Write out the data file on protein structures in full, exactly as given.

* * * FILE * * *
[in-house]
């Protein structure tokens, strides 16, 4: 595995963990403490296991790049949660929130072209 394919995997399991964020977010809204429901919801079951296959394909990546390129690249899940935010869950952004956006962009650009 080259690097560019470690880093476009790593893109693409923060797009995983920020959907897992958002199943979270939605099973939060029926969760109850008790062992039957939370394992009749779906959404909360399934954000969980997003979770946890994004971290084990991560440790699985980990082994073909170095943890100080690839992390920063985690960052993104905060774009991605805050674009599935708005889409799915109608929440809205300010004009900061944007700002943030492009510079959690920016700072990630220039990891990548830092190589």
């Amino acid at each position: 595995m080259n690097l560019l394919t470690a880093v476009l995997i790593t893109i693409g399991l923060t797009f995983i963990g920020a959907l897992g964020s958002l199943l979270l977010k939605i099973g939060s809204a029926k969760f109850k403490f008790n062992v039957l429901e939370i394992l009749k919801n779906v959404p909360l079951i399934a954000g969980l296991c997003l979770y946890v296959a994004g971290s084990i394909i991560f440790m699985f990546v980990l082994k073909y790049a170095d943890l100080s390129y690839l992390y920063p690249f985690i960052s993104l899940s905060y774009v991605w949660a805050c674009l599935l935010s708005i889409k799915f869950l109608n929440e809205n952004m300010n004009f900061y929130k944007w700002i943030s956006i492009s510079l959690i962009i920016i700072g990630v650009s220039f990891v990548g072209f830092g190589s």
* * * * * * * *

[in-house]
């Protein structure tokens, strides 16, 4: 595995963990403490296991790049949660929130072209 394919995997399991964020977010809204429901919801079951296959394909990546390129690249899940935010869950952004956006962009650009 080259690097560019470690880093476009790593893109693409923060797009995983920020959907897992958002199943979270939605099973939060029926969760109850008790062992039957939370394992009749779906959404909360399934954000969980997003979770946890994004971290084990991560440790699985980990082994073909170095943890100080690839992390920063985690960052993104905060774009991605805050674009599935708005889409799915109608929440809205300010004009900061944007700002943030492009510079959690920016700072990630220039990891990548830092190589």
């Amino acid at each position: 595995m080259n690097l560019l394919t470690a880093v476009l995997i790593t893109i693409g399991l923060t797009f995983i963990g920020a959907l897992g964020s958002l199943l979270l977010k939605i099973g939060s809204a029926k969760f109850k403490f008790n062992v039957l429901e939370i394992l009749k919801n779906v959404p909360l079951i399934a954000g969980l296991c997003l979770y946890v296959a994004g971290s084990i394909i991560f440790m699985f990546v980990l082994k073909y790049a170095d943890l100080s390129y690839l992390y920063p690249f985690i960052s993104l899940s905060y774009v991605w949660a805050c674009l599935l935010s708005i889409k799915f869950l109608n929440e809205n952004m300010n004009f900061y929130k944007w700002i943030s956006i492009s510079l959690i962009i920016i700072g990630v650009s220039f990891v990548g072209f830092g190589s």